About the music
In the words of the composer...
I have written the music utilising a broad sonic palette and being influenced by the sounds of tolling Russian bells, Syrian Orthodox and Serbian choral chant and English, German and French composers of the early 20th century. I wanted to create a soundscape that is as pan-European as possible while also including contributions from the Eastern front and the Orthodoxy, these being absent from the somewhat nationalist and impassioned English music of the period of the First World War. To me it was important to acknowledge the musical and cultural heritage of that conflict while endeavouring to say something new and worthwhile for this century. My hope is that the music offers a different perspective on grief and reconciliation, using the powerful spiritual and human stories in Hannah Stone’s text as a springboard for further understanding.
I have striven to maintain a consistent thematic and aesthetic thread throughout the piece, and have attempted to weave new ideas and motives around those in the text. I felt it was my mission to construct a wide and accessible sonic foundation on which Hannah Stone’s unique approach could be built, and in turn enhancing and clarifying that vision with more than just sympathetic text-setting. The music does not patronise the listener or tell them how to feel about the characters and imagery of the text, but instead tries to provide a contextual soundscape for deeper reflection and understanding.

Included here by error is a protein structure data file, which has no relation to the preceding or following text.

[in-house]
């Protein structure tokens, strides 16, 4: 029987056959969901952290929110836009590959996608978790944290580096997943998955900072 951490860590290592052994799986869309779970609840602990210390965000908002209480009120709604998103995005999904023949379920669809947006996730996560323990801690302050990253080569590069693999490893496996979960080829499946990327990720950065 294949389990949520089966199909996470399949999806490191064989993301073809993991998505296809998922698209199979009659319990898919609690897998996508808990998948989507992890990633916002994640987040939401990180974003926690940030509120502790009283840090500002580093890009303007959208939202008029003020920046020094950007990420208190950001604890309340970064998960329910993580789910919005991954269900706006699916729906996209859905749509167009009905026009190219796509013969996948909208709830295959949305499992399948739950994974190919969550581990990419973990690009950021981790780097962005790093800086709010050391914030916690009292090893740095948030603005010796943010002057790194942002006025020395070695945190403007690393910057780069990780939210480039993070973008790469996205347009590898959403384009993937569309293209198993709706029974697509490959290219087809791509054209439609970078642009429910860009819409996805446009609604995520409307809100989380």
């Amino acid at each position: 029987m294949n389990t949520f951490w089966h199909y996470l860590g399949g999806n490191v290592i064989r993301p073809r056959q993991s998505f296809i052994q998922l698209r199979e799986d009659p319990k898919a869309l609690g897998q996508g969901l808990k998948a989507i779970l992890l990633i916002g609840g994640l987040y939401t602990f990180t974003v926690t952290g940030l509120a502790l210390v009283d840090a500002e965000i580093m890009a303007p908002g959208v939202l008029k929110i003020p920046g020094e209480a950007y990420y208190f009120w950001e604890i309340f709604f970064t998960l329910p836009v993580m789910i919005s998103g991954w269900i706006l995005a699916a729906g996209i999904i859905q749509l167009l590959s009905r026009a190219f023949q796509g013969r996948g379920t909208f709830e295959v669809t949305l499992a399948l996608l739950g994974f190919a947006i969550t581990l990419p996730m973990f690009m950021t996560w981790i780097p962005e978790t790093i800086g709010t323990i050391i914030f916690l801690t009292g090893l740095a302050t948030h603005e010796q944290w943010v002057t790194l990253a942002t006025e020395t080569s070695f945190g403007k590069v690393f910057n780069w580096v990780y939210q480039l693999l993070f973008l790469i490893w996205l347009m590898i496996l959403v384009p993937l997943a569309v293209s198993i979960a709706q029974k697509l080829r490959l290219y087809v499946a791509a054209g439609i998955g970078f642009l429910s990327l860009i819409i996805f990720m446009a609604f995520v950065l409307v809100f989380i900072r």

Some of the sonic themes of the music relate directly to the text, such as Rachel weeping for her children, the cycle of light and dark and day and night heard many times throughout the work, and the ritual of supplication, penitence and salvation through faith. Some themes relate to the context of war with hints of military instrumentation and the futility of armed conflict. The Trisagion in particular explores the idea of holy or “just” war and the dichotomous theory of the greater and lesser jihad, while avoiding pomp or superficial drama (and without re-treading old ground marked out highly characteristically by Elgar, Vaughan Williams, Holst and others). The Dies irae and others explore the eastern European and Russian sounds of tolling Church bells which, in contrast to pealing Anglican Church bells in traditional musical scales, are more rhythmical and clamorous in nature. The Libera me takes a line in the text, “The heavens shivered; dry land erupted from watery chaos”, and derives inspiration from Ravel, Debussy and Britten’s innovative depictions of water, and the visual artworks of Aivazovsky that depict the horror and beauty of the ocean; it tries to evoke the still waters before creation and the brief chaos of life. It confronts the dark abyss of the unknown and seeks a new beginning in the presence of the light.